Canadian crude exports by rail have seen a sharp increase since 2017 and are at an all-time high (see table below). This steady increase has been driven by a lack of pipeline infrastructure and a shortage in qualified drivers in the trucking industry.
Since 2015 and the introduction of various pieces of legislation1 in response to the Lac-Mégantic train derailment, the number of rail occurrences involving dangerous goods has seen a significant decrease (see table below), notwithstanding the significant increase in transportation of crude oil products by rail over the same period.
Notwithstanding the downward trend in occurrences involving dangerous goods, the increase in transportation of crude oil products by rail has resulted in renewed safety concerns. In response, Canada’s Minister of Transport has issued a Ministerial Order aimed at addressing rail fatigue. The Ministerial Order requires railway companies to update the Work/Rest Rules for Railway Operating Employees,2 which were first put into place in 2002 and have received only minor revisions since then. The updated rules must be submitted to the Minister of Transport for approval by May 19, 2019 and must address the following:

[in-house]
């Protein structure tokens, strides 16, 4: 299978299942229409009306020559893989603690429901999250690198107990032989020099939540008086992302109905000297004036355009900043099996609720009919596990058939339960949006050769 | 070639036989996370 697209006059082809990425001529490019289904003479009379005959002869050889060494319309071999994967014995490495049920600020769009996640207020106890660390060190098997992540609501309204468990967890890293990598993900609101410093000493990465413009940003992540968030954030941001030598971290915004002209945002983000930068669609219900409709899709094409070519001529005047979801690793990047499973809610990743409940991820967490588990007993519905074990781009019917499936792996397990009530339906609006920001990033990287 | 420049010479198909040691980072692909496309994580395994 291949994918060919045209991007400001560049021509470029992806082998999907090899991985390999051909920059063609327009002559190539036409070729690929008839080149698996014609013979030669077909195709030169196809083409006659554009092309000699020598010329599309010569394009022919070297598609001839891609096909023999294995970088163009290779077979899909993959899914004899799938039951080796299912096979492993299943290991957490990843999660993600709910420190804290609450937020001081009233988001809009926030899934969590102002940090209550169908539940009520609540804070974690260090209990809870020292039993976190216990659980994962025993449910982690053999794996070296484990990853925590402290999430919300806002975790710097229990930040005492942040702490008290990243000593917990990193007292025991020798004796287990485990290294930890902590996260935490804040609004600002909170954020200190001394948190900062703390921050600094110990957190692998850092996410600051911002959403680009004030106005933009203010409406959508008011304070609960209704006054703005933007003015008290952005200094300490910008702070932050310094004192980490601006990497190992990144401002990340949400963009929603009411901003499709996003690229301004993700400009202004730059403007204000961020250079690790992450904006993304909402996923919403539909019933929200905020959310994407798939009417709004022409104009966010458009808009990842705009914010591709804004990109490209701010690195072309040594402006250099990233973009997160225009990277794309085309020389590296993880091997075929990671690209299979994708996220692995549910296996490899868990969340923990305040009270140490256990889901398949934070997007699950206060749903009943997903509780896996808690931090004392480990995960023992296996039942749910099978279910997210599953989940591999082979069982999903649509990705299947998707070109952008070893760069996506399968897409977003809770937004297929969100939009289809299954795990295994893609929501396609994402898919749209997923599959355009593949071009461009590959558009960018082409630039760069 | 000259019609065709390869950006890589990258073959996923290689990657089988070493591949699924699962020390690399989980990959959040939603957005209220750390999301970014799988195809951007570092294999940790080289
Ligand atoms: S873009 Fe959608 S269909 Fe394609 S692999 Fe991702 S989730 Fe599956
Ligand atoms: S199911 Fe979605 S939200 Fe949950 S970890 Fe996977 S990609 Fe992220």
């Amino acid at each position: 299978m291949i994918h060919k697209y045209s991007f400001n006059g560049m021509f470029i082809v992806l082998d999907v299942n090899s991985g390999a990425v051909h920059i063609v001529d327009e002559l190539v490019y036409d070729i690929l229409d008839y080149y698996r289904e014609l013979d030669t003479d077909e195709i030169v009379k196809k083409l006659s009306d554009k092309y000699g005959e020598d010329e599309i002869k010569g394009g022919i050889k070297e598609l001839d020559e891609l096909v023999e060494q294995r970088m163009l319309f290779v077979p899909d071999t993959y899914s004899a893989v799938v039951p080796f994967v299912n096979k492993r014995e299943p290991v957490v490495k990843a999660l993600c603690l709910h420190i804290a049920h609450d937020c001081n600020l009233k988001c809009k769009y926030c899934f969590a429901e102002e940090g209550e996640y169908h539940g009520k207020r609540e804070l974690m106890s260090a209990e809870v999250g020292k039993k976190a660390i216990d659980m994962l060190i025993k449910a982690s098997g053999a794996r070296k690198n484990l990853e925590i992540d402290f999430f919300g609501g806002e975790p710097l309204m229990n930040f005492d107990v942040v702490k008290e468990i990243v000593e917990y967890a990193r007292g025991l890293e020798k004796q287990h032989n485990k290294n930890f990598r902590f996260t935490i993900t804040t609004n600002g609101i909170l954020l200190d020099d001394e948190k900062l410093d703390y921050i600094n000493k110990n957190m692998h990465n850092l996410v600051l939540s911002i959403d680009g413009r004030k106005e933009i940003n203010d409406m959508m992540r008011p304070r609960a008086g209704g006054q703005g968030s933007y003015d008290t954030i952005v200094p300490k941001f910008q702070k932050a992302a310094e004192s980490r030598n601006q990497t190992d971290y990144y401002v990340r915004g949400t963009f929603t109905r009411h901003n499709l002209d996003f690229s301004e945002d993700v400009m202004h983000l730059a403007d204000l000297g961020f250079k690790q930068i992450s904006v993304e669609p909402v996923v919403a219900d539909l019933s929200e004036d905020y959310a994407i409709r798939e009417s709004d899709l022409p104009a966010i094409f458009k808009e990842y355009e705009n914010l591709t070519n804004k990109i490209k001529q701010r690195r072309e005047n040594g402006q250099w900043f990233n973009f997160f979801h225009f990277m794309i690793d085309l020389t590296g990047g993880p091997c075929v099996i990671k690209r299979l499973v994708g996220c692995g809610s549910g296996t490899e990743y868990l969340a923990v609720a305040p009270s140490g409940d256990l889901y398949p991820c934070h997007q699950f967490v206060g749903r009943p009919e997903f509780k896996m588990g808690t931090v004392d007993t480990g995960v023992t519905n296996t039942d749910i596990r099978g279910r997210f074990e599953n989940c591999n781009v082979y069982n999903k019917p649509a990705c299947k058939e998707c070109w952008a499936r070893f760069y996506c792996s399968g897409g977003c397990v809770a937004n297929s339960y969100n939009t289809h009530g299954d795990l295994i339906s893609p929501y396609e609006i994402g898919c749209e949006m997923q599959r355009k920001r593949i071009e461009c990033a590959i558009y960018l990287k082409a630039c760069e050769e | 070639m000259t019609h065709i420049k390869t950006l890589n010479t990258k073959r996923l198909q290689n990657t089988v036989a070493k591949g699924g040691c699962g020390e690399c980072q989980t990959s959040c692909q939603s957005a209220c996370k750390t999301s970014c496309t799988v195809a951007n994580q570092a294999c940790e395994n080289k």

- Length of a duty period;
- Split duty (split shifts);
- Minimum rest period;
- Cumulative time on duty;
- Minimum time free from work;
- Advance notice of work schedules; and
- Fatigue management plans.
If you have any questions on rail transportation in Canada or would like to receive additional information on this issue, please contact Jennifer Wasylyk or any other member of our Banking, Lending & Specialty Finance Group.
1 See, for example, the Safe and Accountable Rail Act, S.C. 2015, c. 31 and the Regulations Amending the Transportation of Dangerous Goods Regulations (TC 117 Tank Cars), S.O.R./2015-100 and our e-LERTs on the impacts of these legislative changes from March 2015, May 2015, August 2016 and September 2017.
2 Work/Rest Rules for Railway Operating Employees, Transport Canada TC O 0-140 (February 2011).